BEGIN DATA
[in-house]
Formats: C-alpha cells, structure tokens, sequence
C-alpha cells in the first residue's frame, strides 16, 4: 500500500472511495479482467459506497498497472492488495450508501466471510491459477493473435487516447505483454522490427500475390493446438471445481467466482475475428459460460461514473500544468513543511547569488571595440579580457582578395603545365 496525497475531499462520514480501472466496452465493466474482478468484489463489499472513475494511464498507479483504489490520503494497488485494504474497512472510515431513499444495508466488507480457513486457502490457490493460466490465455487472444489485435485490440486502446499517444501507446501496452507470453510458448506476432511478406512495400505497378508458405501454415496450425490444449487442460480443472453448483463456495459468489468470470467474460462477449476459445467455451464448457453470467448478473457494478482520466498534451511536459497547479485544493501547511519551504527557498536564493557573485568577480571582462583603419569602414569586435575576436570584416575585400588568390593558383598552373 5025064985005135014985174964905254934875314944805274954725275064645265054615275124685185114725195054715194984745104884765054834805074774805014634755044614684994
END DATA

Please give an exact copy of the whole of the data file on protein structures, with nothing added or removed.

[in-house]
Formats: C-alpha cells, structure tokens, sequence
C-alpha cells in the first residue's frame, strides 16, 4: 500500500472511495479482467459506497498497472492488495450508501466471510491459477493473435487516447505483454522490427500475390493446438471445481467466482475475428459460460461514473500544468513543511547569488571595440579580457582578395603545365 496525497475531499462520514480501472466496452465493466474482478468484489463489499472513475494511464498507479483504489490520503494497488485494504474497512472510515431513499444495508466488507480457513486457502490457490493460466490465455487472444489485435485490440486502446499517444501507446501496452507470453510458448506476432511478406512495400505497378508458405501454415496450425490444449487442460480443472453448483463456495459468489468470470467474460462477449476459445467455451464448457453470467448478473457494478482520466498534451511536459497547479485544493501547511519551504527557498536564493557573485568577480571582462583603419569602414569586435575576436570584416575585400588568390593558383598552373 5025064985005135014985174964905254934875314944805274954725275064645265054615275124685185114725195054715194984745104884765054834805074774805014634755044614684994